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New Haven Advocate: A Band for the Ages

New Haven Advocate: A Band for the Ages

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Published by rkearney

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Published by: rkearney on Sep 17, 2009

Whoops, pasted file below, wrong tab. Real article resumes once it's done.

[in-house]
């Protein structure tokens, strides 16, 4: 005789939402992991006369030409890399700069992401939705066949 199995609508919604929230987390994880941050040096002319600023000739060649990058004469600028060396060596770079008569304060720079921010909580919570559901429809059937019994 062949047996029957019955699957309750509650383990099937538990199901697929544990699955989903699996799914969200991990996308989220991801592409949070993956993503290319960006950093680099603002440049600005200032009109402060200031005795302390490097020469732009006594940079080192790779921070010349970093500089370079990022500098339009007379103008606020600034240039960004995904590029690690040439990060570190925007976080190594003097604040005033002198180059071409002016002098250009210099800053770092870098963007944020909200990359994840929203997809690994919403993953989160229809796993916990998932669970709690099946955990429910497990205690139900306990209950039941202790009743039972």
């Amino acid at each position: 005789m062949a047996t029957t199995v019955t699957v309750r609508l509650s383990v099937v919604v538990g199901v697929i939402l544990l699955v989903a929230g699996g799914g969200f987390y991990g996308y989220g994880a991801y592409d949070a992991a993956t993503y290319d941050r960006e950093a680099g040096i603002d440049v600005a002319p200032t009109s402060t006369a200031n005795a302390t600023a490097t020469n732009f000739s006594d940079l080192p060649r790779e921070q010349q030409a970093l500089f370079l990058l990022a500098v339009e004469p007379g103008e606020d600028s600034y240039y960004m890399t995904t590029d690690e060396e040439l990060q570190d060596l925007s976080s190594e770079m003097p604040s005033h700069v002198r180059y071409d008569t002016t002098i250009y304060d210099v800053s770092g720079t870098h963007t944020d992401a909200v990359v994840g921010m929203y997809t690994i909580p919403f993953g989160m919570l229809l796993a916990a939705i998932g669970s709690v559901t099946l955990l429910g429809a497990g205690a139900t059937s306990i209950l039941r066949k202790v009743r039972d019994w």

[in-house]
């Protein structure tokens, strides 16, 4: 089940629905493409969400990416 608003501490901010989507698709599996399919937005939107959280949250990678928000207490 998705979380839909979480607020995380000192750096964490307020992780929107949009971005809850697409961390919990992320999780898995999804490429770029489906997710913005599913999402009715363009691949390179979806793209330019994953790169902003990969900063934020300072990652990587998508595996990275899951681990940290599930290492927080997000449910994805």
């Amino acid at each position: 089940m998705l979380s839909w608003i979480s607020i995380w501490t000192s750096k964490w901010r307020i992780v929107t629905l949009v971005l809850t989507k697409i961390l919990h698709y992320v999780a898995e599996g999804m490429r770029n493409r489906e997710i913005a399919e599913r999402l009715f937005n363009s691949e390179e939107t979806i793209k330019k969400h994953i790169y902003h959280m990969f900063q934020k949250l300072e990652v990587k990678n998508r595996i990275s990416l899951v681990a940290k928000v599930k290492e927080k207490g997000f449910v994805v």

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PHOTO COURTESY OFTHE DECEMBERISTSThe Decemberists, coming inOctoberist.A Band for the AgesBehold, ye indie lads—dem Decemberists be comin ta towne, Oct. 6at ye olde Toads Place!byRyan Kearney- October 6, 2005About six years ago, theDecemberists' Colin Meloy was allon his own. A recent transplant toPortland, Oregon, he was a one-manband playing to crowds he couldcount on two hands. In basementbars. During $2 happy hour, no less.It was the nadir of Meloy's youngmusical career, and he wasn't surehe'd ever rebound from it.He had recently moved fromMissoula—he studied creativewriting at the University of Montana—thereby disbanding Tarkio, his alt-country group. In Portland, hestarted from scratch. While looking to form a new band, he took anygig that came his way, including open-mic nights.But performing to sparse and inattentive crowds can be discouraging.And humiliating. And boring. So Meloy, looking to spice things up,began writing and performing lyrically outlandish songs."A lot of it was to entertain myself," he says, while on tour inKansas. "I always thought that nobody would care."At first, nobody did."Writing songs aboutlegionnaires and writing songs in three partsthat I would play acoustically would leave people scratching theirheads," he says. "Playing it to a crowd of maybe 15, and finishing itto a smattering of applause, saying, 'Well, that should teach anybodynot to write a song about legionnaires.'"It was a combative approach, but if his audience wasn't payingattention, why not jab them a little? Meloy figured it was the end of the road, anyway. "It was just a last-ditch attempt to get my lastdemons out," he says. "The writing process was really the thing thatkept me going."Fast forward six years: Meloy is now 30, and his band, theDecemberists, has three critically adored (and relatively successful)albums under its belt, and plays to hundreds of people who come notfor the $2 Pabst, but to hear Meloy, with his nasal, faux-Brit accent,sing lurid, fanciful tales about rapacious pirates, doomed "chimbley"sweeps and virginal infantas.A bloody coup, if you ask him.On the Decemberists' sophomore LP,